Ryan Hagen, Staff Writer
Posted: 07/17/2012 07:30:39 PM PDT
SAN BERNARDINO – City government has already seen at least 14 people retire or resign in the week since it authorized bankruptcy proceedings, according to a spokeswoman for the City Manager’s Office.
The pace – far more than on a typical week – reflects employees’ legitimate concern over coming changes and likely layoffs, said Acting Assistant City Manager Gwendolyn Waters.
“While yes, it hurts us to lose valued employees and tenured employees we have to respect our employees’ right to do what’s best for them and their family,” Waters said. “If they think the best thing to do is resign, we have to be supportive of that, especially with the very likely reality that we’re going to be laying people off.”
Lowering the number of employees creates some medium-term relief on the city’s payroll, but it also sharpens a cash crunch: Employees must be paid for accrued vacation time, sick leave and other benefits they’ve sometimes built up over years of service, draining cash on hand that in some days has dipped as low as $150,000.
Finance Director Jason Simpson said Monday the city had about $9 million, but much of that was locked up in restricted funds, and officials still fear they won’t be able to make the Aug. 15 payroll.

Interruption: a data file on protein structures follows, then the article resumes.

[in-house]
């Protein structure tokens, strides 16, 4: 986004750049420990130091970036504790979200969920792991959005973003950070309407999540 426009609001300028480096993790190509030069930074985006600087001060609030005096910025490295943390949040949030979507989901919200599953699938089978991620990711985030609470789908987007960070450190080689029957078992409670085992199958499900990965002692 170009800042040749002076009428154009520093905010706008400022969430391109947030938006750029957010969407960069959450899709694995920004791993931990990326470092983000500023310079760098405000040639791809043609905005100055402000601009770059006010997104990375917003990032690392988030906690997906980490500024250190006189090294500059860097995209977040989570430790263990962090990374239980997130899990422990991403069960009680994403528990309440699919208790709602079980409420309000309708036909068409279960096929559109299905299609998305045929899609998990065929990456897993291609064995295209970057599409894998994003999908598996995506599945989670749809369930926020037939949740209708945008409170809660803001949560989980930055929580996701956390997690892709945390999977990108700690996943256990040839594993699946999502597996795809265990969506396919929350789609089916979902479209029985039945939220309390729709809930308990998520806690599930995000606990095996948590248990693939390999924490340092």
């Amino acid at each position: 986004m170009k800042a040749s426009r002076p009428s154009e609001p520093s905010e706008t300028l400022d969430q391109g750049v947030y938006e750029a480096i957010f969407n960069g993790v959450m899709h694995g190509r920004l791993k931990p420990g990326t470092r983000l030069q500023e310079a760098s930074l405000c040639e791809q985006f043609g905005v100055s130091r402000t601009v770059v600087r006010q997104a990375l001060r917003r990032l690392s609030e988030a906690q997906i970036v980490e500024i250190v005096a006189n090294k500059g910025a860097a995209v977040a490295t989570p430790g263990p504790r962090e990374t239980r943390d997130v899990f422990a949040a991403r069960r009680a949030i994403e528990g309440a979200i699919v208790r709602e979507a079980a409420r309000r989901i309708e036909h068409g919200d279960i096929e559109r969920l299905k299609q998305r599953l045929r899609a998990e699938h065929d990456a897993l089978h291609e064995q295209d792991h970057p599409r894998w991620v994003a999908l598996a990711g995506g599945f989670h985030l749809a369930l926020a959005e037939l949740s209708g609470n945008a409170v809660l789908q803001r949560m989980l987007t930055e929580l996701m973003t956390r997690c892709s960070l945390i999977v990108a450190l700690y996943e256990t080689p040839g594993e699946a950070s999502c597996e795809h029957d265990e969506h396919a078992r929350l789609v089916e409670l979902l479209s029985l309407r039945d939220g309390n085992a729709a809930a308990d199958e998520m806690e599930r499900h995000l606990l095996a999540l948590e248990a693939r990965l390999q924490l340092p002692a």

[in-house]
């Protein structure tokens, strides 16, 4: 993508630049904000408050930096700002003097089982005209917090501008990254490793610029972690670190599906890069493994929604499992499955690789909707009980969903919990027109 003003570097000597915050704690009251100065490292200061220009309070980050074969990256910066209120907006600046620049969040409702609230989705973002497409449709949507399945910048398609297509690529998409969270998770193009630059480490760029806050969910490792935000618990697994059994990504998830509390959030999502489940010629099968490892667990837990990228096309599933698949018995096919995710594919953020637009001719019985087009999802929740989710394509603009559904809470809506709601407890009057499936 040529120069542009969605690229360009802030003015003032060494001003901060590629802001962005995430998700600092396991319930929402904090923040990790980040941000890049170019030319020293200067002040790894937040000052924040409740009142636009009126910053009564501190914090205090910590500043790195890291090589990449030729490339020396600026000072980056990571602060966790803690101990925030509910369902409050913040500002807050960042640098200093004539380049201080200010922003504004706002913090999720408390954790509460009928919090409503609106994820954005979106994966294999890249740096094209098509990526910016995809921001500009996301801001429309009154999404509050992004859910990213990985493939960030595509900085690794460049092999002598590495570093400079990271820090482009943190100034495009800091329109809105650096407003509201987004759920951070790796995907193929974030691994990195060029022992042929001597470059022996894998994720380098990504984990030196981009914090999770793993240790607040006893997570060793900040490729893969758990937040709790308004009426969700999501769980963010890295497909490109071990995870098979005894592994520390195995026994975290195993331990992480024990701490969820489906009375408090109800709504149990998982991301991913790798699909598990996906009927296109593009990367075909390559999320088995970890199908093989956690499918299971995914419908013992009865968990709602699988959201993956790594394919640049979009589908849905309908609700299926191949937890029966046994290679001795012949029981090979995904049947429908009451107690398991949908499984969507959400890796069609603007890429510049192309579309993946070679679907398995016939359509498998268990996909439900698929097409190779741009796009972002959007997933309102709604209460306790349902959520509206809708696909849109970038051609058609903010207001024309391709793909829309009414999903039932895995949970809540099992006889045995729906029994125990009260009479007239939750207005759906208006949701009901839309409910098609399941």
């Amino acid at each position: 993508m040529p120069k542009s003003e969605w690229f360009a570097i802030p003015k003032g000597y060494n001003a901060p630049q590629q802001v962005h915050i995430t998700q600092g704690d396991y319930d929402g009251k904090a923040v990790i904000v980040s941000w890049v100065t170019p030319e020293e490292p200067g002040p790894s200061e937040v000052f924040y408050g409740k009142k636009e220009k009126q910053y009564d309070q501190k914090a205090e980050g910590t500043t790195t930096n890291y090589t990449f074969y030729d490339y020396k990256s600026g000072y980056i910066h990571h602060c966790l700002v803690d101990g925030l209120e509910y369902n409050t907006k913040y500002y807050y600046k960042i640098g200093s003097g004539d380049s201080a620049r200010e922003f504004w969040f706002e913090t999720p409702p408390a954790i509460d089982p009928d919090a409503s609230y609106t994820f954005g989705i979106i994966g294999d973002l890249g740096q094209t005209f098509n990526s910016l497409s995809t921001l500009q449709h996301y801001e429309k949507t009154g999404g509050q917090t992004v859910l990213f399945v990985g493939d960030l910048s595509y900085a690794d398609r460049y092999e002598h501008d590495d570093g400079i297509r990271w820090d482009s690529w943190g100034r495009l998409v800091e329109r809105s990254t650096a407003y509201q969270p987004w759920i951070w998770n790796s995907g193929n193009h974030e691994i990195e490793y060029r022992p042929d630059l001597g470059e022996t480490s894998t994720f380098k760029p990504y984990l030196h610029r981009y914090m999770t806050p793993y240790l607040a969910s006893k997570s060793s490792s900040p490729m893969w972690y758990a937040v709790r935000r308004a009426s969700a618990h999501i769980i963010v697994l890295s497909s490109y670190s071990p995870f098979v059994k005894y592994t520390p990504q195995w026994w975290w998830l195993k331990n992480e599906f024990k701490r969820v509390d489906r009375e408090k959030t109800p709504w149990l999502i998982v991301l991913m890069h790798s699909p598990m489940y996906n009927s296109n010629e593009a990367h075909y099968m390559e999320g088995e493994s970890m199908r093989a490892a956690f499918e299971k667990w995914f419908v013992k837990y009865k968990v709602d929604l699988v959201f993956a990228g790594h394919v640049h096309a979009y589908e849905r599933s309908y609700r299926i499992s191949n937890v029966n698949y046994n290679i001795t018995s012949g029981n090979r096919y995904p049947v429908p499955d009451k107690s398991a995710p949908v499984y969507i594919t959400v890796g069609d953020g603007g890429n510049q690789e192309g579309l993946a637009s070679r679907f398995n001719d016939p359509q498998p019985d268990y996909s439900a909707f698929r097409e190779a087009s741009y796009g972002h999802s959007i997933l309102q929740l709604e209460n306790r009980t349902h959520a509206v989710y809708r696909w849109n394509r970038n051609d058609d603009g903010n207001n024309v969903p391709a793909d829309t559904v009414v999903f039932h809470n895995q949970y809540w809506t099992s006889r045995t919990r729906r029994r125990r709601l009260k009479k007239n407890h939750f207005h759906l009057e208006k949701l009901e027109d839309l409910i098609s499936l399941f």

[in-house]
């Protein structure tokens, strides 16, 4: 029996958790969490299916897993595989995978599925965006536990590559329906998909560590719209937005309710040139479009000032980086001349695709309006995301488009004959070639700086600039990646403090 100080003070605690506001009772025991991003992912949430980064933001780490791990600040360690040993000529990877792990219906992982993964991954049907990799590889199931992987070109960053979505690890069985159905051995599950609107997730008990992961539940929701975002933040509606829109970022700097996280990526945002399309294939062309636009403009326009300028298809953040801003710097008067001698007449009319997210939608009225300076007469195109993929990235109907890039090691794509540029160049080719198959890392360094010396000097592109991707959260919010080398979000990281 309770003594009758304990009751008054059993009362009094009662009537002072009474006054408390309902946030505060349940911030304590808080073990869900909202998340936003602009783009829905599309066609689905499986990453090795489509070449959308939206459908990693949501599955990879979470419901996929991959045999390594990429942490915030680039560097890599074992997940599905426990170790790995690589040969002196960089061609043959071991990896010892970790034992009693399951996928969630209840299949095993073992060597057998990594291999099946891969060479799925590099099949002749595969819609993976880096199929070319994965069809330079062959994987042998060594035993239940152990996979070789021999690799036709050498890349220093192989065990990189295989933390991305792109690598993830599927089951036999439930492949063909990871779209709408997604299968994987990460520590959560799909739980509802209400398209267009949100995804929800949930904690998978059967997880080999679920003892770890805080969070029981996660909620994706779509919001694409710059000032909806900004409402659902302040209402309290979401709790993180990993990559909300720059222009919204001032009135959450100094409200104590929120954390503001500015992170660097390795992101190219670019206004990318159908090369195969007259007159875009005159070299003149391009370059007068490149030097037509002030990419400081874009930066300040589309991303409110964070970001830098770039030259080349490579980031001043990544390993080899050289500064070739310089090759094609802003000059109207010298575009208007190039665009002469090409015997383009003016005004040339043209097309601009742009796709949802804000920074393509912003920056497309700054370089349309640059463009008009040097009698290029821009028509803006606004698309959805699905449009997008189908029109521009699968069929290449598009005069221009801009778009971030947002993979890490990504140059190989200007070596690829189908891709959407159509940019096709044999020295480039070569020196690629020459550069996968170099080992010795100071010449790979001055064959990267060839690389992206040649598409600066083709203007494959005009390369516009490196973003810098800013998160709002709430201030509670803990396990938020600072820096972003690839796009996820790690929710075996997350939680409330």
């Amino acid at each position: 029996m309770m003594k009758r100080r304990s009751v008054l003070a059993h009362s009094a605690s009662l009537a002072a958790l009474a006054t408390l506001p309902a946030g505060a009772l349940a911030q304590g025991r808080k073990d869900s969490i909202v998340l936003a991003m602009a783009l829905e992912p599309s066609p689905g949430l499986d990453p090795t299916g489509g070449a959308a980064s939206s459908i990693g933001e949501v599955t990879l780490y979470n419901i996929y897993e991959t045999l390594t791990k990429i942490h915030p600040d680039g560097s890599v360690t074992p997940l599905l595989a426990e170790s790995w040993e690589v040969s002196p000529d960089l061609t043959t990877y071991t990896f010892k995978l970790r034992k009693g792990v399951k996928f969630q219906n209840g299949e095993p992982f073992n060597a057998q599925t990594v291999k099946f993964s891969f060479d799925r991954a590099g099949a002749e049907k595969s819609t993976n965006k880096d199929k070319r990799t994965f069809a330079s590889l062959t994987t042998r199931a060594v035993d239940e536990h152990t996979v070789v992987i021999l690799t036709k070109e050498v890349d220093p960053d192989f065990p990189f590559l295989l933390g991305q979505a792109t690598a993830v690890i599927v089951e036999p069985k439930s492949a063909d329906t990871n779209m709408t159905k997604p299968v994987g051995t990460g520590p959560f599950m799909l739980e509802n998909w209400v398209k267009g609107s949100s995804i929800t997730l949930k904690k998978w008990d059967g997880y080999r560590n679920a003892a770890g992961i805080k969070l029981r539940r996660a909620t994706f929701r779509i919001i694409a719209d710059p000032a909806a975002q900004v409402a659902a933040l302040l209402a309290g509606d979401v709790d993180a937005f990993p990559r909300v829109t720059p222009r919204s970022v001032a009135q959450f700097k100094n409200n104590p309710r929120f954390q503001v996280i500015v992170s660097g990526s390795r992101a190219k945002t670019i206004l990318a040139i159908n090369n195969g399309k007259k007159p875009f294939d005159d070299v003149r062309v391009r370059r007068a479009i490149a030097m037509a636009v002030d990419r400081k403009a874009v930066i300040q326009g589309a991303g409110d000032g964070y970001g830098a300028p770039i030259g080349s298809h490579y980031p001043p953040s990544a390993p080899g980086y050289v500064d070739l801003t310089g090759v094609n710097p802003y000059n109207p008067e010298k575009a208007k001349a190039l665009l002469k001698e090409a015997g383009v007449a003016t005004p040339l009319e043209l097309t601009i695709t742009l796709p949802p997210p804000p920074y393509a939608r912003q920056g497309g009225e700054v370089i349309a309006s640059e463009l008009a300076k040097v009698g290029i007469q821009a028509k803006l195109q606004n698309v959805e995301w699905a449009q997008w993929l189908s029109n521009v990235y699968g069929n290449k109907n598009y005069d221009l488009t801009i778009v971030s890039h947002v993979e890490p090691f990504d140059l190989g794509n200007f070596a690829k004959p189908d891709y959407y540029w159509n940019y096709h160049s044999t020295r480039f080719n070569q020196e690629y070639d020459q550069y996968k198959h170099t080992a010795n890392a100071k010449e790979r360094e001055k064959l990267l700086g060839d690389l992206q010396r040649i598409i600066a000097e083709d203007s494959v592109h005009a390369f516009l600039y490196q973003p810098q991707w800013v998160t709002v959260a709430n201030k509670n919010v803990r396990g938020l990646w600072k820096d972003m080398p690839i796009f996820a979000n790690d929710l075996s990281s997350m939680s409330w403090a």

That’s caused a lot of anxiety and confusion, employees said.
“We don’t know what it means for us,” said library assistant Andrea Zuniga. “It’d be one thing if we knew, but we don’t.”
Interim Library Director Deborah Clark has kept in contact with her staff, but there hasn’t been much to say, said circulation manager Debra Bemben.
“Will there be layoffs? Where will there be layoffs, and how many? How will our work change?” Bemben asked, saying library staff has been cut to one-third of what it was in 2008.
” We have a lot of support from patrons and people like Friends of the Library, but we need to be here. We are not a non-essential. We are essential.”
Workers from several divisions said they had been told not to speak to the media on the record, but others were quick to say they were concerned about what the future would hold for them and for the city.
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